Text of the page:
If math was his favorite part of the day, it all went downhill from there. Math, then Japanese (which he was more than fluent in, but was required for all students), then history of Asia, and then lunch. By the time lunch rolled around, he was usually in something of a daze, eyes glazed over from the effort he put forward every day to listen and behave.

Lunch usually cheered him up, since his mother had long since stopped trying to get him to eat a balanced meal. The sugar cheered him up considerably, and was well-worth the looks he got from his classmates because of his bizarre diet.

After lunch, he ambled over to the laboratory section of the school for chemistry, then it was back to the standard classrooms for physics, the gym or outside for physical education, and finally, English. Which he was also more than fluent in, but was, of course, required.

English and Japanese were the worst classes, he felt, because at least in his other classes, he could stop himself from reading ahead so he didn't get too bored (it worked, barely). But when you're fluent, you're fluent, and there's not much else to do about it. Especially for someone like L, who, besides Japanese and English, also spoke Korean, Chinese, and Spanish. (He also spoke French and could speak Arabic passably, but when he said stuff like that, people just thought he was bragging.) (Which he was.)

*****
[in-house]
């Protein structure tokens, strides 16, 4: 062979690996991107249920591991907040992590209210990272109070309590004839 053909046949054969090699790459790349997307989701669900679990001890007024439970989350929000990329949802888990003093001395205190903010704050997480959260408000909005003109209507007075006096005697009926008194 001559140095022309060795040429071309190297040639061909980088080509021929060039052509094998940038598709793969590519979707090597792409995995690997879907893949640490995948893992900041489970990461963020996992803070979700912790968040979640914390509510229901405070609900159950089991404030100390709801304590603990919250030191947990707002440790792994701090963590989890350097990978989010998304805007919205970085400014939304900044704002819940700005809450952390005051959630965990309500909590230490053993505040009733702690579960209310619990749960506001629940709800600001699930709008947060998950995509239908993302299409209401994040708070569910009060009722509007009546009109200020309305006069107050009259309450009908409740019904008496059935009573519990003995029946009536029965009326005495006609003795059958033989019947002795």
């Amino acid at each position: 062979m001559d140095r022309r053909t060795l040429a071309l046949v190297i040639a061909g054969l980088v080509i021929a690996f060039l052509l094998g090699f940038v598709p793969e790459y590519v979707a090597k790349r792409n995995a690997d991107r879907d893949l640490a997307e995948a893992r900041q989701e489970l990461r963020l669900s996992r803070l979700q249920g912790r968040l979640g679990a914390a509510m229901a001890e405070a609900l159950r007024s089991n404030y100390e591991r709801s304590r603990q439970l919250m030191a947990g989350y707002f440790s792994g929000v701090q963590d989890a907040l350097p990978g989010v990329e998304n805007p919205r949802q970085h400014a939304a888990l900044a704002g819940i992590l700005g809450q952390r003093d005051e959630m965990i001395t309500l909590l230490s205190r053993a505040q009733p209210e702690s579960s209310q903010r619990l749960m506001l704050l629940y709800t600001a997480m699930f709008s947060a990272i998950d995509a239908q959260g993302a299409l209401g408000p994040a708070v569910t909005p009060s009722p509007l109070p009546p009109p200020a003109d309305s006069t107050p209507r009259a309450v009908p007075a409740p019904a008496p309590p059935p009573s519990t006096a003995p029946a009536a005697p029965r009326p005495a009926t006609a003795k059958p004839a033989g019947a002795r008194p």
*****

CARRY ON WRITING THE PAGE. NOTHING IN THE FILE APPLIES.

At any rate, English was far from his favorite subject. So far, in fact, that he spent most of his time staring out the window when usually he found that sort of thing to be more boring even than what was actually going on inside the classroom. He translated when called upon, of course, and he could feel his classmates' hostility as he read easily, effortlessly, even, with a clear, even accent and no fumbling with longer words or hard consonants.